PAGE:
And networking should extend beyond your friends, neighbors and coworkers: perhaps most importantly, you need to network with your fellow linguists. The ATA is an invaluable resource for building connections with other translators. Such contacts can help you find potential clients. In addition, you never know when you might need to share an urgent assignment, refer a client looking for another language combination, ask a question or find a reviser or editor.

When looking to establish yourself as a translator, just always remind yourself that you have a valuable skill to offer, one that is in demand.

Selected writings by Alex:

On translation:

Octavio Paz translator Eliot Weinberger: http://www.iadb.org/idbamerica/index.cfm?thisid=1265&lanid=1

Don Quixote translator Edith Grossman: http://www.iadb.org/idbamerica/index.cfm?thisid=3453

On ATA events:

On Translation and Terrorism:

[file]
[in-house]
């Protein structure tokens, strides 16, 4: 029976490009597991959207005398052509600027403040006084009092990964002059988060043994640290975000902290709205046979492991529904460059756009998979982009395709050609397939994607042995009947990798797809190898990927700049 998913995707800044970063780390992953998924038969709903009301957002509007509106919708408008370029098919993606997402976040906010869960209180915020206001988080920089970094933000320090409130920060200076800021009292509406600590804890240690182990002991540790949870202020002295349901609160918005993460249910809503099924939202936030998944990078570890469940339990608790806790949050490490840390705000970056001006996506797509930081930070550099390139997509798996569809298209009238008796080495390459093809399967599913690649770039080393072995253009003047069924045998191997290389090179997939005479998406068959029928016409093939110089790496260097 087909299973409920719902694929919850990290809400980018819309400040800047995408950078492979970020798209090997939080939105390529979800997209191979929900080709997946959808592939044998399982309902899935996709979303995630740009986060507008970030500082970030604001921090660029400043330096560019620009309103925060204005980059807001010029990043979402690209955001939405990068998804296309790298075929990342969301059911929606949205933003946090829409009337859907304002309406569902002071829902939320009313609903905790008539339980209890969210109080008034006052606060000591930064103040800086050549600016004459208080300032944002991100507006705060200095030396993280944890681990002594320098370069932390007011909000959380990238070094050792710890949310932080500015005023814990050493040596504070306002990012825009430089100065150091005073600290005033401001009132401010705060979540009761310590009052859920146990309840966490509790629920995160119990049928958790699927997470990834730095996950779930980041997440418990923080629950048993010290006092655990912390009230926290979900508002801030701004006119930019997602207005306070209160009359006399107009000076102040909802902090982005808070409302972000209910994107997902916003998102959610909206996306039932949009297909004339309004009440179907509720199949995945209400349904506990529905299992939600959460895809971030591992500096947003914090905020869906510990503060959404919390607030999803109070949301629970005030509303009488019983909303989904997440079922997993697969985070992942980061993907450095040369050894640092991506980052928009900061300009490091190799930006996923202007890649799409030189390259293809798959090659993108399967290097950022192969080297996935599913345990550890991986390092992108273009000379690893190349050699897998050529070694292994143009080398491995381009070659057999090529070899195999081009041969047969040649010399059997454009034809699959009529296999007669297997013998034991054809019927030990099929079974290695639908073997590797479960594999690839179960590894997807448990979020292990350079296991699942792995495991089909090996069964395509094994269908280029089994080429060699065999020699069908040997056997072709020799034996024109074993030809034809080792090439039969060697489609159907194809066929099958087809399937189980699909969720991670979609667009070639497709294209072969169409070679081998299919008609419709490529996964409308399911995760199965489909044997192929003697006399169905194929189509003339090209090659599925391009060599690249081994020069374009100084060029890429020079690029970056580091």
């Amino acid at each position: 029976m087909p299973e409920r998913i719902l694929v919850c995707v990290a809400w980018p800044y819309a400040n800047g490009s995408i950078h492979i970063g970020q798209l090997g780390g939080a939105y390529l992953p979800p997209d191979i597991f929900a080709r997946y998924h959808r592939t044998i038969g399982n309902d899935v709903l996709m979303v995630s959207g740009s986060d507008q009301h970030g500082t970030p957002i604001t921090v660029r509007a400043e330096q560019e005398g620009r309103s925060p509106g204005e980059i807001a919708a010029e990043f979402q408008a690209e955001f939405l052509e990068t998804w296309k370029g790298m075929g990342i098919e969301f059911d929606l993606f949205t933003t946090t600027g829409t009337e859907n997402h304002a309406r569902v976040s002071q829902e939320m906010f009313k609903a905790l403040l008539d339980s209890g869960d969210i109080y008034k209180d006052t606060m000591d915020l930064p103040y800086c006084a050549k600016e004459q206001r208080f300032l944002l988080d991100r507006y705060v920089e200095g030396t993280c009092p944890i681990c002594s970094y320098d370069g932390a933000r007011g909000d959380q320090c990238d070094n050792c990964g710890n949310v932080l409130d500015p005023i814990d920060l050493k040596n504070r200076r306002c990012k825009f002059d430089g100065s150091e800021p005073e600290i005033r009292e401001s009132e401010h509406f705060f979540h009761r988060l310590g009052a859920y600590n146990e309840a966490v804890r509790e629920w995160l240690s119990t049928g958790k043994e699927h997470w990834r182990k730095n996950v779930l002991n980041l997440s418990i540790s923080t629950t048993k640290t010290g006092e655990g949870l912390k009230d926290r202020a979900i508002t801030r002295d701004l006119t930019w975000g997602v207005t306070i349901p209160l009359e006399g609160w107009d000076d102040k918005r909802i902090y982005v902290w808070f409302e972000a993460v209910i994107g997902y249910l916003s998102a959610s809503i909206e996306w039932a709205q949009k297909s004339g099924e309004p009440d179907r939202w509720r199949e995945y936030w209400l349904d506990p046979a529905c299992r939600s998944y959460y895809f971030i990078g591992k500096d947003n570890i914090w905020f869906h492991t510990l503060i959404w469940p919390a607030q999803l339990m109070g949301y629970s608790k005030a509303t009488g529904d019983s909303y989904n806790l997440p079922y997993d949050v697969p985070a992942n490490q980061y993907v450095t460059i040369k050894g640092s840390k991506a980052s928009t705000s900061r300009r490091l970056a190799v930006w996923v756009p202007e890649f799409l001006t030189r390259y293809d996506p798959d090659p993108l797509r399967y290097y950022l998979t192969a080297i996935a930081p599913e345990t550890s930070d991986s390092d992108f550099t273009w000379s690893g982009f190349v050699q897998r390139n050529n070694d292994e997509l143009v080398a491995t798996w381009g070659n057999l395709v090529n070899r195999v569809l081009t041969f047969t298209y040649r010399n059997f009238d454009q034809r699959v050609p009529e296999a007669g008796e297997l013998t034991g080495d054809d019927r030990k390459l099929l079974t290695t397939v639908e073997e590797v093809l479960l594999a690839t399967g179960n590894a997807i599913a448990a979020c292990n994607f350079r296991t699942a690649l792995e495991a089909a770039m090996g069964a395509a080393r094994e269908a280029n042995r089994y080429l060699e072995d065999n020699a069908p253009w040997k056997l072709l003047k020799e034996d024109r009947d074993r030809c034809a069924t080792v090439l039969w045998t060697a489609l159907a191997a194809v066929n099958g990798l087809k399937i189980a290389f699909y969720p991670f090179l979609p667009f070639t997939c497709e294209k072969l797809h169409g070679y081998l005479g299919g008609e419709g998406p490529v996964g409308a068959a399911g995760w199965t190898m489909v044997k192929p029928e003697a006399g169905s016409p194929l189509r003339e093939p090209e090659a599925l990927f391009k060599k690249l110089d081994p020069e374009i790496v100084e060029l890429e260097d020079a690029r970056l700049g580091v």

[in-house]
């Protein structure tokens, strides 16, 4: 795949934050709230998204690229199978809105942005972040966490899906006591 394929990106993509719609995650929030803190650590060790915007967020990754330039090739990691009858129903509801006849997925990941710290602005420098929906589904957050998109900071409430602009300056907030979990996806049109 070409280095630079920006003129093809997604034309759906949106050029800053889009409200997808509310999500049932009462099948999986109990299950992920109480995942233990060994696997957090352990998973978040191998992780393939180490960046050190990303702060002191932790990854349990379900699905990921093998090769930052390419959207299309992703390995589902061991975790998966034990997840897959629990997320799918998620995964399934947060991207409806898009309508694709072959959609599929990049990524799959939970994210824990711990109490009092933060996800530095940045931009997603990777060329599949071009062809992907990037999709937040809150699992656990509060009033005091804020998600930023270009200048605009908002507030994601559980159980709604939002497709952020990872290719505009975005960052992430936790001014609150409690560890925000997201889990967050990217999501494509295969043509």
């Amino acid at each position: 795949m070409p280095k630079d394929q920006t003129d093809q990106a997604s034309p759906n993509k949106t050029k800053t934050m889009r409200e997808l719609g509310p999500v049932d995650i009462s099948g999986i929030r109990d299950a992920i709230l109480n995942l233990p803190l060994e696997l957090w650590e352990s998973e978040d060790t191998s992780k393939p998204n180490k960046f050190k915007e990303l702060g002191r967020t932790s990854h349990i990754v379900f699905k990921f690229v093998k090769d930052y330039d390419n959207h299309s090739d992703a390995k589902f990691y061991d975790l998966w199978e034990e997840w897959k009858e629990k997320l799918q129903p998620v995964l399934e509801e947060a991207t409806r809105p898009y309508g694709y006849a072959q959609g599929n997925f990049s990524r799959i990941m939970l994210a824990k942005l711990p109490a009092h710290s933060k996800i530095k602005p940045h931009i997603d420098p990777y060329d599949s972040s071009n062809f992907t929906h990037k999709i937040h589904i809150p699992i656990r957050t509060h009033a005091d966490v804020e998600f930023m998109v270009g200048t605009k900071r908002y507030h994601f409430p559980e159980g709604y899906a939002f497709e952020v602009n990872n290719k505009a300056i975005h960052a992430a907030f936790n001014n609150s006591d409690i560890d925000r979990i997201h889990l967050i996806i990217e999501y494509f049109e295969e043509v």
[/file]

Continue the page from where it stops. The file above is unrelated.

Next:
"Translation and Terrorism Panel Discussion Draws Unprecedented Media Coverage," ATA Chronicle, January 2003

"ATA in the News: More Media Coverage of the Translation and Terrorism Forum," ATA Chronicle, May 2003

On Medical interpreting:

"California Considers Ban on Medical Interpreting by Children, Other State Legislatures May Follow," ATA Chronicle, May 2006

On Language and Development

Neologisms in International Development:
Translating English Terms into Spanish, French, and Portuguese
Translation Journal, Volume 4, No. 1, January 2000

On culture:

Tango in Washington: http://www.washingtonpost.com/wp-dyn/content/article/2007/07/12/AR2007071200706.html

Brazilian Minister of Culture: http://www.iadb.org/idbamerica/index.cfm?thisid=2465

Latino artists in Washington: http://www.iadb.org/idbamerica/index.cfm?thisid=2377